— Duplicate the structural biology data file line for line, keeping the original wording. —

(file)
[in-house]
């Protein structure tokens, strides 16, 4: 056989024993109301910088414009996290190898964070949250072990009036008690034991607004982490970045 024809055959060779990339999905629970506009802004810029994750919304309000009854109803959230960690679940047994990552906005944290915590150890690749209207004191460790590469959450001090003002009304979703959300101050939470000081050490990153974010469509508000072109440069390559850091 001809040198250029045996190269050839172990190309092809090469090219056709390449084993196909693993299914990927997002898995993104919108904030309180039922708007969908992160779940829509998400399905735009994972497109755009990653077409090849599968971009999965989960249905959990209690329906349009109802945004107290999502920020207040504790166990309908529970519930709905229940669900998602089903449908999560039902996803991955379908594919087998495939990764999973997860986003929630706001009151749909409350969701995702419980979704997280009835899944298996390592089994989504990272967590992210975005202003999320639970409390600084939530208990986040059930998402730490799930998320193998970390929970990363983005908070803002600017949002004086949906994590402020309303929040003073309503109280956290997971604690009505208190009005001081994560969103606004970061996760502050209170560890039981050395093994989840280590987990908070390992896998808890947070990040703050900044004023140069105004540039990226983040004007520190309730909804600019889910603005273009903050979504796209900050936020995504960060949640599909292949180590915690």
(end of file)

[in-house]
């Protein structure tokens, strides 16, 4: 056989024993109301910088414009996290190898964070949250072990009036008690034991607004982490970045 024809055959060779990339999905629970506009802004810029994750919304309000009854109803959230960690679940047994990552906005944290915590150890690749209207004191460790590469959450001090003002009304979703959300101050939470000081050490990153974010469509508000072109440069390559850091 001809040198250029045996190269050839172990190309092809090469090219056709390449084993196909693993299914990927997002898995993104919108904030309180039922708007969908992160779940829509998400399905735009994972497109755009990653077409090849599968971009999965989960249905959990209690329906349009109802945004107290999502920020207040504790166990309908529970519930709905229940669900998602089903449908999560039902996803991955379908594919087998495939990764999973997860986003929630706001009151749909409350969701995702419980979704997280009835899944298996390592089994989504990272967590992210975005202003999320639970409390600084939530208990986040059930998402730490799930998320193998970390929970990363983005908070803002600017949002004086949906994590402020309303929040003073309503109280956290997971604690009505208190009005001081994560969103606004970061996760502050209170560890039981050395093994989840280590987990908070390992896998808890947070990040703050900044004023140069105004540039990226983040004007520190309730909804600019889910603005273009903050979504796209900050936020995504960060949640599909292949180590915690």